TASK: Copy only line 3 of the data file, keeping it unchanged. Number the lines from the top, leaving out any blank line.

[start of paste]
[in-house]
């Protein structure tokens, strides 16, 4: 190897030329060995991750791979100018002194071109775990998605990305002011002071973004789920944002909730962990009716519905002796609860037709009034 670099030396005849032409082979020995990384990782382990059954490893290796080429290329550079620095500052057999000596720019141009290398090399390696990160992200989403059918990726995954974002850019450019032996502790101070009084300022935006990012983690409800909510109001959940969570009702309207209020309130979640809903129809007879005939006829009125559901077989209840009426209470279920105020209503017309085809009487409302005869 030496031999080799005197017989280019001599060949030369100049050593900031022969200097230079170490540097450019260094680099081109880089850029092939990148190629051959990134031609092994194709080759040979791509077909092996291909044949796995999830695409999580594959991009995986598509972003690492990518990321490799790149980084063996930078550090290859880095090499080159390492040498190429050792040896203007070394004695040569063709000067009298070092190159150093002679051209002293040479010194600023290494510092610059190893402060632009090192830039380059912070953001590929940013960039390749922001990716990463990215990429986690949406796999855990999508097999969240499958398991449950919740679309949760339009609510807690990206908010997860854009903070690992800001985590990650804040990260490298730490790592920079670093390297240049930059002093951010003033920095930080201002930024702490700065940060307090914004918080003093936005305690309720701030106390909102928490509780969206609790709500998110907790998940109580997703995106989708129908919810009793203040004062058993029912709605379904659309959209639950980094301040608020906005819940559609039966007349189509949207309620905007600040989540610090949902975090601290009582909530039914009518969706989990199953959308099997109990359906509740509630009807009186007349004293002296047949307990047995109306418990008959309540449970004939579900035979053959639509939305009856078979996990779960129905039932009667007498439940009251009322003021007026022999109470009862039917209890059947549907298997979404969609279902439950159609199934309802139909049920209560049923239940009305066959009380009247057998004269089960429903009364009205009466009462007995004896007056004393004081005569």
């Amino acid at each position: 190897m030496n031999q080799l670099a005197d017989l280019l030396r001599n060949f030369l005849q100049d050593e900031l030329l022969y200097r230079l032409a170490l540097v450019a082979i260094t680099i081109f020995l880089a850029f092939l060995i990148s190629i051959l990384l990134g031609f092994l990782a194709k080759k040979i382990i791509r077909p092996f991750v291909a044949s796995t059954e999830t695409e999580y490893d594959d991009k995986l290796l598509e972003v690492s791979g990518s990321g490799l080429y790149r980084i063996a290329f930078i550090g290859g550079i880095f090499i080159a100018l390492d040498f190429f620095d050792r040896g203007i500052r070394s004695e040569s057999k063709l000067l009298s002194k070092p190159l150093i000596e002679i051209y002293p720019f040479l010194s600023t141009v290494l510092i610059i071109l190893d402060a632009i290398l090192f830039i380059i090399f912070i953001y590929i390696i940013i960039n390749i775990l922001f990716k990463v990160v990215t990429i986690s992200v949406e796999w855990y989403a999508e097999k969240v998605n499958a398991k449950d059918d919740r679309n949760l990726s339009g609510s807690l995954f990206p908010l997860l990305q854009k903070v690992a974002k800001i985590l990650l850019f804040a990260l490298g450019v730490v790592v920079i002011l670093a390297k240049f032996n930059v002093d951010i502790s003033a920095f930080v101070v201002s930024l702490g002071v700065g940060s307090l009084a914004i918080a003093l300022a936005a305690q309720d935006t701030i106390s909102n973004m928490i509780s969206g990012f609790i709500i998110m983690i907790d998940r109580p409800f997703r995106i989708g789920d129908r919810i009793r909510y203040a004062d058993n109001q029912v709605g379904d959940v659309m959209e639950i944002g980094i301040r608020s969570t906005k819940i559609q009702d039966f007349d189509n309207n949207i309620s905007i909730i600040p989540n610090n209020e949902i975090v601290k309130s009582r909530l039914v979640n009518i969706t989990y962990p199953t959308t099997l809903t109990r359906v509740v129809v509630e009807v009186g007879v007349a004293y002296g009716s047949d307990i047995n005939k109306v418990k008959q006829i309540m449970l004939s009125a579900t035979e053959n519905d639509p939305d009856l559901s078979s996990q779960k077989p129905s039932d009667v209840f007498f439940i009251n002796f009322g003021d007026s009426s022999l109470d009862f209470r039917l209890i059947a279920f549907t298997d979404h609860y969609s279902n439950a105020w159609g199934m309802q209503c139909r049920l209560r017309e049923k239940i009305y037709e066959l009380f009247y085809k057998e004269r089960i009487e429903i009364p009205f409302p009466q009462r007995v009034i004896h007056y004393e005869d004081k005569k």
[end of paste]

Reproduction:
């Amino acid at each position: 190897m030496n031999q080799l670099a005197d017989l280019l030396r001599n060949f030369l005849q100049d050593e900031l030329l022969y200097r230079l032409a170490l540097v450019a082979i260094t680099i081109f020995l880089a850029f092939l060995i990148s190629i051959l990384l990134g031609f092994l990782a194709k080759k040979i382990i791509r077909p092996f991750v291909a044949s796995t059954e999830t695409e999580y490893d594959d991009k995986l290796l598509e972003v690492s791979g990518s990321g490799l080429y790149r980084i063996a290329f930078i550090g290859g550079i880095f090499i080159a100018l390492d040498f190429f620095d050792r040896g203007i500052r070394s004695e040569s057999k063709l000067l009298s002194k070092p190159l150093i000596e002679i051209y002293p720019f040479l010194s600023t141009v290494l510092i610059i071109l190893d402060a632009i290398l090192f830039i380059i090399f912070i953001y590929i390696i940013i960039n390749i775990l922001f990716k990463v990160v990215t990429i986690s992200v949406e796999w855990y989403a999508e097999k969240v998605n499958a398991k449950d059918d919740r679309n949760l990726s339009g609510s807690l995954f990206p908010l997860l990305q854009k903070v690992a974002k800001i985590l990650l850019f804040a990260l490298g450019v730490v790592v920079i002011l670093a390297k240049f032996n930059v002093d951010i502790s003033a920095f930080v101070v201002s930024l702490g002071v700065g940060s307090l009084a914004i918080a003093l300022a936005a305690q309720d935006t701030i106390s909102n973004m928490i509780s969206g990012f609790i709500i998110m983690i907790d998940r109580p409800f997703r995106i989708g789920d129908r919810i009793r909510y203040a004062d058993n109001q029912v709605g379904d959940v659309m959209e639950i944002g980094i301040r608020s969570t906005k819940i559609q009702d039966f007349d189509n309207n949207i309620s905007i909730i600040p989540n610090n209020e949902i975090v601290k309130s009582r909530l039914v979640n009518i969706t989990y962990p199953t959308t099997l809903t109990r359906v509740v129809v509630e009807v009186g007879v007349a004293y002296g009716s047949d307990i047995n005939k109306v418990k008959q006829i309540m449970l004939s009125a579900t035979e053959n519905d639509p939305d009856l559901s078979s996990q779960k077989p129905s039932d009667v209840f007498f439940i009251n002796f009322g003021d007026s009426s022999l109470d009862f209470r039917l209890i059947a279920f549907t298997d979404h609860y969609s279902n439950a105020w159609g199934m309802q209503c139909r049920l209560r017309e049923k239940i009305y037709e066959l009380f009247y085809k057998e004269r089960i009487e429903i009364p009205f409302p009466q009462r007995v009034i004896h007056y004393e005869d004081k005569k």